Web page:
By Rebecca Jennings

It was kind of an odd feeling, like I had never closed my eyes to begin with. I was there and then all of a sudden I wasn’t. I had just aspired into this. I had waited for my daughter, Jessica to leave to do it. It was so strange; I had waited for it to happen for so long and when it finally did, it came so easy, easier than I thought. I had been so angry and bitter, tired and depressed for so long it all came as a relief and I was surprised how all of that had gone away so quickly.

Where was I? It felt like I was in a big ball of white fog just floating. Where was my body? There was no body. I was just there, suspended. Oy vey, it was all so new. The fog cleared up a little and I could make out a small grey silhouette behind the fog - it was me. I was still on the bed and my children were surrounding me. Time and space flew through air so easily, before I knew it arrangements had already been made and I could feel connections, or better yet, souls pull toward me like magnets. I could already feel the thoughts about me, the emotions. I could feel the movement of people traveling toward me. It had started, my last hurrah, my big bang. Oddly after feeling so bitter about the end I was now somehow excited; it was a new journey to travel, something I yearned to experience once more after I got sick. Also, I had always wanted to know who would arrive in the end. I was always curious about other people’s funerals and now it was my turn.

I spent most of my time exploring my new world and waiting with each family member for the “big bash”. The thought made me giggle to myself a little. I went from each of my children’s homes and then to my husbands and sometimes to my grandchildren and brother. It was depressing of course - sometimes they wept for me, sometimes they didn’t, sometimes they smiled, but mostly, they didn’t. If I chose I could hear their thoughts and feel what they feel, but I just sat with them and watched. I was curious, as I had always been a people watcher. I had watched as each of my mourners covered their mirrors and put on their black suites and outfits.

I sped through the time and space of night and arrived in the car of one of my children, Sharon with my two grandchildren also in the car. Strangely the fog around me moved into a vessel, a body-like craft. I no longer had to float around, and somehow I felt more human, a strange reminder of my former life.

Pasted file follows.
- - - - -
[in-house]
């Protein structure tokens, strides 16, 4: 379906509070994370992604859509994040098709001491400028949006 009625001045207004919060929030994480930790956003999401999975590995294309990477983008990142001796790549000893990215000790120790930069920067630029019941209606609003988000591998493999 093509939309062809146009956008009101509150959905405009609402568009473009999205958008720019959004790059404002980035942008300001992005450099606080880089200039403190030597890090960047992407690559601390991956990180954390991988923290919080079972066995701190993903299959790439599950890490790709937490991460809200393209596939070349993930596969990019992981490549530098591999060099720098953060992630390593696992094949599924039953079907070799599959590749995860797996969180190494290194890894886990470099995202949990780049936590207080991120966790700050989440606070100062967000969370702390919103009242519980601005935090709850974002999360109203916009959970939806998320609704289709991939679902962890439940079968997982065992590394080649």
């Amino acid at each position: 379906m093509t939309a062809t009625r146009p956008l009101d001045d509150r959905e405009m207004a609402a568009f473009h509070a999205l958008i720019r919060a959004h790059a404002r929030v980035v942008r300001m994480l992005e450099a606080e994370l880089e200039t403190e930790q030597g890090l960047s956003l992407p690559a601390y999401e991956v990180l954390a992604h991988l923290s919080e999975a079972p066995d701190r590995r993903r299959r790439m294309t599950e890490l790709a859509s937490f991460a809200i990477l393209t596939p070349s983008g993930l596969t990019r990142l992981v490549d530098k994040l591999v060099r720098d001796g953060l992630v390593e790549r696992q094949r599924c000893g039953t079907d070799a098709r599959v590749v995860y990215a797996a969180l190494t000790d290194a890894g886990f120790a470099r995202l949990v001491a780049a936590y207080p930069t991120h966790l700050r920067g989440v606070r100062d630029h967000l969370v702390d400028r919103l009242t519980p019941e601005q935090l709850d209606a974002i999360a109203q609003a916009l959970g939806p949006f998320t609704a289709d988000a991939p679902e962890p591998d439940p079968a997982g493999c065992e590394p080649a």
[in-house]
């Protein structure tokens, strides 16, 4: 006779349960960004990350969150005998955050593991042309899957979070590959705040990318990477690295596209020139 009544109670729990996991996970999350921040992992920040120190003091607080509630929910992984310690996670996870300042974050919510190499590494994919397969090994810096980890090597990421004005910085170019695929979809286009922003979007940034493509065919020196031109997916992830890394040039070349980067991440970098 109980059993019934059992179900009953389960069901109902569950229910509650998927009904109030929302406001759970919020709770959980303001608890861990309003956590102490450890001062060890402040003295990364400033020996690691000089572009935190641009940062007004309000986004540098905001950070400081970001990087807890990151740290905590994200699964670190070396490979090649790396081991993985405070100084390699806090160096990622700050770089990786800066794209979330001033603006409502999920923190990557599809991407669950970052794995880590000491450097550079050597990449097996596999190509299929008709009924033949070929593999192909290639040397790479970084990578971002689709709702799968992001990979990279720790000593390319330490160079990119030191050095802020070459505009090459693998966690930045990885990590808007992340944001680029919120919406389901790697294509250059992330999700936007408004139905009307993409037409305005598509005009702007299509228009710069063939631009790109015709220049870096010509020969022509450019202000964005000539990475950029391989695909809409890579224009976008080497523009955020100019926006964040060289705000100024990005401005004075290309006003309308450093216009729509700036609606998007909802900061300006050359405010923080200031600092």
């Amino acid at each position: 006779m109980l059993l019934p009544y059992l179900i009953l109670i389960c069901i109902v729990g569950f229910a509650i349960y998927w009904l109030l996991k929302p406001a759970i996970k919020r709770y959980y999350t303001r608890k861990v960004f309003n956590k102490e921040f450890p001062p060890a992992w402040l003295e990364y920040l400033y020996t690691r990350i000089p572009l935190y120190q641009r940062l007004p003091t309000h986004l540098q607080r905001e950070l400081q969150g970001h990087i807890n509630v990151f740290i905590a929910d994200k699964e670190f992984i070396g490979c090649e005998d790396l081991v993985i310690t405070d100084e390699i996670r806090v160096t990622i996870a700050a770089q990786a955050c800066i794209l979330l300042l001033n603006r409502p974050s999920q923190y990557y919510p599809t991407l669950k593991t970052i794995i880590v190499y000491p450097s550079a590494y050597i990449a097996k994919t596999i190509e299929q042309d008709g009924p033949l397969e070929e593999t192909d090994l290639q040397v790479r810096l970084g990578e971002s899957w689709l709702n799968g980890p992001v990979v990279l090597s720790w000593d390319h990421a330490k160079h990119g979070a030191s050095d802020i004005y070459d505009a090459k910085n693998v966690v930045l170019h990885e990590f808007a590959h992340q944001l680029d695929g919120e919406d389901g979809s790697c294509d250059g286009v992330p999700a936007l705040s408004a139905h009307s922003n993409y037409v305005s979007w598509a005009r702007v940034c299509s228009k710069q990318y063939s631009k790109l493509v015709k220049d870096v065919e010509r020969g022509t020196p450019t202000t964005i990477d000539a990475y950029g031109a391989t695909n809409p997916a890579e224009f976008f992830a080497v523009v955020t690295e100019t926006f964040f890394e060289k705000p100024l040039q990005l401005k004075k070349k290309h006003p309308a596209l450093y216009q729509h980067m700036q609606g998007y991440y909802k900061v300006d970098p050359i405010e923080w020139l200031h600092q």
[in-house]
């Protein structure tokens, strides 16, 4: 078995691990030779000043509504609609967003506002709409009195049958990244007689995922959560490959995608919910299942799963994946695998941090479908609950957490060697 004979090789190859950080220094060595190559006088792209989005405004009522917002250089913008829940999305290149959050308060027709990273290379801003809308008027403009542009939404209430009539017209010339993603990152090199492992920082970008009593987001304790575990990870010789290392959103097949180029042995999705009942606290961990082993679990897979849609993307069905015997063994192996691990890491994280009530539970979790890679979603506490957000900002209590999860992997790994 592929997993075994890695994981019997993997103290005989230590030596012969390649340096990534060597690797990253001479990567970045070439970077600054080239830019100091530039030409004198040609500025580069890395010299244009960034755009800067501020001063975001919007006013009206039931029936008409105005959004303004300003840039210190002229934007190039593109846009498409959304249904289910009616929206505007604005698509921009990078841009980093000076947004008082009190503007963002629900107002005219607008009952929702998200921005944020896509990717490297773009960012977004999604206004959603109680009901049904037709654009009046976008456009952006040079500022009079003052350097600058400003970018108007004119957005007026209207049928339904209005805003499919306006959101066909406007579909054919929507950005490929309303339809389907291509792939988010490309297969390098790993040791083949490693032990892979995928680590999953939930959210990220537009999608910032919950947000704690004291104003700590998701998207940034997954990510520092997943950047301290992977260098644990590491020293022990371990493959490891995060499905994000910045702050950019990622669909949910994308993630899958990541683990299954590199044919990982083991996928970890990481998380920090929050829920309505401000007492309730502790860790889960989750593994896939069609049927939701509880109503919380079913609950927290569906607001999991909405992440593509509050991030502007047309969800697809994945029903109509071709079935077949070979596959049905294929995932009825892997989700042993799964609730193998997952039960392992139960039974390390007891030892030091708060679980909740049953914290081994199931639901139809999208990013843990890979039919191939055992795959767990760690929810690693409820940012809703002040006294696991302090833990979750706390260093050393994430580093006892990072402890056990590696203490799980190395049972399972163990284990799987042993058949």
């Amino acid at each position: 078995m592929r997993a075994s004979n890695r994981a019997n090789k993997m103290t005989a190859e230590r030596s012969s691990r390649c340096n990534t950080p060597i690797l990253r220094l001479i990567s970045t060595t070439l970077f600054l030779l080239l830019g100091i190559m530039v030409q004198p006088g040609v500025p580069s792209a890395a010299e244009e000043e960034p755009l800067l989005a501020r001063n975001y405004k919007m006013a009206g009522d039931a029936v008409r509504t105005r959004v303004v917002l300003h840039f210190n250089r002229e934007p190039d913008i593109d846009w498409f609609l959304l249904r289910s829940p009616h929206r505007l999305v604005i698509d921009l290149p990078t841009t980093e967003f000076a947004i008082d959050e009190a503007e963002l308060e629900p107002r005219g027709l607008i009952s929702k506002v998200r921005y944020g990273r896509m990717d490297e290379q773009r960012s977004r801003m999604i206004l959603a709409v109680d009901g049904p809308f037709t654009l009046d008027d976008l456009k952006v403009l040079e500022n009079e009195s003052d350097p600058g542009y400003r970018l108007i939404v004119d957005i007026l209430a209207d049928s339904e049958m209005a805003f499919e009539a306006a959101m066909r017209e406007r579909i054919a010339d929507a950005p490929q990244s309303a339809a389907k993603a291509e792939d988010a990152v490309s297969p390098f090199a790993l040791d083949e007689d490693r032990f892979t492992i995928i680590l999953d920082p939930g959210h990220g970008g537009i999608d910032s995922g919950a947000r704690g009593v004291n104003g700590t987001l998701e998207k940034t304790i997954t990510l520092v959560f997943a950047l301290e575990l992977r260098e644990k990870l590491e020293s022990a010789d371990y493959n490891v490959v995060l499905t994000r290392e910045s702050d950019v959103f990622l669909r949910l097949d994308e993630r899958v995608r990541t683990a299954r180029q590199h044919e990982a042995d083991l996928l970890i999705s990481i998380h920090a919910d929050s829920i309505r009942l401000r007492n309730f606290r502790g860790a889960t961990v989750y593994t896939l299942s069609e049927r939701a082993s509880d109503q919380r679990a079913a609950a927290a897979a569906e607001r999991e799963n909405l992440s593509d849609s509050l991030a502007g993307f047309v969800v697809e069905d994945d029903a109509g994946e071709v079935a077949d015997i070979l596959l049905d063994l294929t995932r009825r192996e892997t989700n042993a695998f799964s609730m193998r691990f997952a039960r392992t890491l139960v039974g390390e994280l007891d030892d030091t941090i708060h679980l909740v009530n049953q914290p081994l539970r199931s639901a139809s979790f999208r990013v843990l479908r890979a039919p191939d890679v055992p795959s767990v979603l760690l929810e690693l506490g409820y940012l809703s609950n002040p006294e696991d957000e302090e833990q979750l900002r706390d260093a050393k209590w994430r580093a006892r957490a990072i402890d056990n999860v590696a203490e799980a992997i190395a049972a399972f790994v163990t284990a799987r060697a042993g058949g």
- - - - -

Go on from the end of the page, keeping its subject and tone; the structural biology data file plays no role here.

I looked at my eldest grandchild in the front seat, Rebecca. She had a different aura about her. It was somber like everyone else’s, but it was also mixed with something else. It was anger and fear and panic and that’s when it hit me. Why couldn’t he have been first, She thought but it was immediately followed with guilt. It took me by surprise at first, but I understood. We had never had that talk about what happened before I passed - I regretted it now.

She was stiff in her seat, her elbow resting against the door with her head against the glass, looking out. It wasn’t until then that I could feel Rebecca’s knots in her stomach. I remained seated in my vessel next to my other grandchild, Michael as I watched the scene unfold.

She took a deep breath attempting to calm her nerves and Rebecca could smell the faint combination of her mother’s hairspray and perfume. Her attempt was in vain. Her mother, who was already easily agitated, was bickering with her brother, who was sitting in the backseat. Rebecca grew tired of listening to the argument and repressed a loud sigh.

Rebecca slipped on her earbuds, mellowing out to “One Headlight”. The song reminded her of me in a way she couldn’t understand, and she thought about the last few times she had seen me. The difference between the times she saw me on Christmas and the time she saw me two weeks ago was substantial. A single tear trickled down her cheek. She heard her mother answer the phone over the music.

“Sharon?” said a man on the phone.

“Hi Rabbi.” She answered in a sob and hearing the tears in her mother's voice made Rebecca’s eyes water once more. Rebecca hated when she cried, it always made her want to cry right along with her. They drove through the center of Monsey and the neighborhood was filled with people. There were people walking and riding their bikes, traffic nonstop. Buses flew around corners and cars were constantly beeping desperately driving to wherever they were headed. It was a Friday (Shabbat) and everyone was rushing to get last minute errands done before sundown.

Finally they had arrived at their final destination, The Gates of Zion. Sharon parked next to her sister, Esther’s van and she sighed. Rebecca decided to leave her bag and iPod in the car and opened the door, the air was brisk, but strangely she found it comforting. She felt the cool wind brush against her bare legs, her black skirt swayed to the side. The black accentuated her pale skin and she was sure she looked whiter than ever. She saw her Uncle Scott sitting in the van and he gave her a nod.

My body was in the hearse across the big turn around circle next to the graveyard. I sensed my cold body in the pine coffin and gave me the strange sensation of what would have been a chill running down my spine - if I had a spine.

My “eyes” found Rebecca again and I followed her for a bit; she worried me. She was looking around for her cousins and desperately hoped she wouldn’t come across her grandfather yet. She wanted to put that off for as long as possible, and I began to feel my guilt. As a human I was so used to suppressing feelings, so I wasn’t used to accepting the guilt. My other grandchildren walked out of the building to meet her and Michael. Stephanie, the tallest of the three stood before her red and teary. She gave her a hug and then turned to her brother Michael to do the same. Rebecca gave hugs next to her cousins Matthew and Allison. Matthew and Michael went off together to return to their strange comical relationship. They hadn’t seen them in several weeks and it was time for them to come together and catch up on each other’s lives. Watching Michael and Matthew interact was something I missed.